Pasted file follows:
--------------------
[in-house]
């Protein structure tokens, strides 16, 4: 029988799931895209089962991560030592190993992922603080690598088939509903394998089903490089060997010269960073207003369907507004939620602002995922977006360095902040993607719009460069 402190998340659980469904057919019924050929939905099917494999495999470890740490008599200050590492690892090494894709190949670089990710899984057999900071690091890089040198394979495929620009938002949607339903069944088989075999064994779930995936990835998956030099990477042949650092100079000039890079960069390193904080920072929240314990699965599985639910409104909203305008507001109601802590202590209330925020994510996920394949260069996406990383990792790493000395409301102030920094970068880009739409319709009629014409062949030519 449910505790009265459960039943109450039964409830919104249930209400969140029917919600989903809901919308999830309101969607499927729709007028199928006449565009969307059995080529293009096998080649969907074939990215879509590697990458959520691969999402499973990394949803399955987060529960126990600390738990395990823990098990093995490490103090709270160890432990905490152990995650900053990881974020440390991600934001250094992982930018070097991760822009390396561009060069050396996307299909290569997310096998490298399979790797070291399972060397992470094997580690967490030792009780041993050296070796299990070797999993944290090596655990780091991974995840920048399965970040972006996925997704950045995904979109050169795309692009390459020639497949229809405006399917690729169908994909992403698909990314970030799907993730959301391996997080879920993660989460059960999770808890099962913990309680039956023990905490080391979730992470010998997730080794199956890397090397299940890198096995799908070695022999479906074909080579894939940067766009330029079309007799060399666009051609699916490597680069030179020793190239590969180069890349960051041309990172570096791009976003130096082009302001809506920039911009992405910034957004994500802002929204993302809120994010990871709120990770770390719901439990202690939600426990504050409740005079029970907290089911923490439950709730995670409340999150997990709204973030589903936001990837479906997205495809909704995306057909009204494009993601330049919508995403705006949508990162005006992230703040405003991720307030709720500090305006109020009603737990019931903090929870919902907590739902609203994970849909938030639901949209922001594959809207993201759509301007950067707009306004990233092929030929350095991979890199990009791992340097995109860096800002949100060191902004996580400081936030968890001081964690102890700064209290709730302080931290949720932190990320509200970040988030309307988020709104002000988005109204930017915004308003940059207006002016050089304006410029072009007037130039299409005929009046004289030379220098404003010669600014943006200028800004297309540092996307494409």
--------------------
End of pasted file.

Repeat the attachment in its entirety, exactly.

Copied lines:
[in-house]
């Protein structure tokens, strides 16, 4: 029988799931895209089962991560030592190993992922603080690598088939509903394998089903490089060997010269960073207003369907507004939620602002995922977006360095902040993607719009460069 402190998340659980469904057919019924050929939905099917494999495999470890740490008599200050590492690892090494894709190949670089990710899984057999900071690091890089040198394979495929620009938002949607339903069944088989075999064994779930995936990835998956030099990477042949650092100079000039890079960069390193904080920072929240314990699965599985639910409104909203305008507001109601802590202590209330925020994510996920394949260069996406990383990792790493000395409301102030920094970068880009739409319709009629014409062949030519 449910505790009265459960039943109450039964409830919104249930209400969140029917919600989903809901919308999830309101969607499927729709007028199928006449565009969307059995080529293009096998080649969907074939990215879509590697990458959520691969999402499973990394949803399955987060529960126990600390738990395990823990098990093995490490103090709270160890432990905490152990995650900053990881974020440390991600934001250094992982930018070097991760822009390396561009060069050396996307299909290569997310096998490298399979790797070291399972060397992470094997580690967490030792009780041993050296070796299990070797999993944290090596655990780091991974995840920048399965970040972006996925997704950045995904979109050169795309692009390459020639497949229809405006399917690729169908994909992403698909990314970030799907993730959301391996997080879920993660989460059960999770808890099962913990309680039956023990905490080391979730992470010998997730080794199956890397090397299940890198096995799908070695022999479906074909080579894939940067766009330029079309007799060399666009051609699916490597680069030179020793190239590969180069890349960051041309990172570096791009976003130096082009302001809506920039911009992405910034957004994500802002929204993302809120994010990871709120990770770390719901439990202690939600426990504050409740005079029970907290089911923490439950709730995670409340999150997990709204973030589903936001990837479906997205495809909704995306057909009204494009993601330049919508995403705006949508990162005006992230703040405003991720307030709720500090305006109020009603737990019931903090929870919902907590739902609203994970849909938030639901949209922001594959809207993201759509301007950067707009306004990233092929030929350095991979890199990009791992340097995109860096800002949100060191902004996580400081936030968890001081964690102890700064209290709730302080931290949720932190990320509200970040988030309307988020709104002000988005109204930017915004308003940059207006002016050089304006410029072009007037130039299409005929009046004289030379220098404003010669600014943006200028800004297309540092996307494409």